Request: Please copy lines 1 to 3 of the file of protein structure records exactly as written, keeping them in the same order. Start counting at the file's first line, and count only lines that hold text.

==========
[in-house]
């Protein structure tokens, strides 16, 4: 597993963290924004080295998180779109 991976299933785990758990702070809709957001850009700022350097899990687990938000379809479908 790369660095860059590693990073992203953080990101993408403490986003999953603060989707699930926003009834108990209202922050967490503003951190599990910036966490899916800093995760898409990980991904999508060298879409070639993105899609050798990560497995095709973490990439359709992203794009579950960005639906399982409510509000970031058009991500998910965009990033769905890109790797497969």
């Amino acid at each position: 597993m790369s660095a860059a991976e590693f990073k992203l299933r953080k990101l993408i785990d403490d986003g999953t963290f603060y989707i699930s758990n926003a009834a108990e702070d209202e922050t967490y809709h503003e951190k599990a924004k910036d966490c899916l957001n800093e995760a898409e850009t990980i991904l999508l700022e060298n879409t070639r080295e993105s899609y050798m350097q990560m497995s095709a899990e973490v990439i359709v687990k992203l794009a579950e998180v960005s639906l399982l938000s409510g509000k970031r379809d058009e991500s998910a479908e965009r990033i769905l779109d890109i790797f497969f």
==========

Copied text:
[in-house]
């Protein structure tokens, strides 16, 4: 597993963290924004080295998180779109 991976299933785990758990702070809709957001850009700022350097899990687990938000379809479908 790369660095860059590693990073992203953080990101993408403490986003999953603060989707699930926003009834108990209202922050967490503003951190599990910036966490899916800093995760898409990980991904999508060298879409070639993105899609050798990560497995095709973490990439359709992203794009579950960005639906399982409510509000970031058009991500998910965009990033769905890109790797497969």
């Amino acid at each position: 597993m790369s660095a860059a991976e590693f990073k992203l299933r953080k990101l993408i785990d403490d986003g999953t963290f603060y989707i699930s758990n926003a009834a108990e702070d209202e922050t967490y809709h503003e951190k599990a924004k910036d966490c899916l957001n800093e995760a898409e850009t990980i991904l999508l700022e060298n879409t070639r080295e993105s899609y050798m350097q990560m497995s095709a899990e973490v990439i359709v687990k992203l794009a579950e998180v960005s639906l399982l938000s409510g509000k970031r379809d058009e991500s998910a479908e965009r990033i769905l779109d890109i790797f497969f």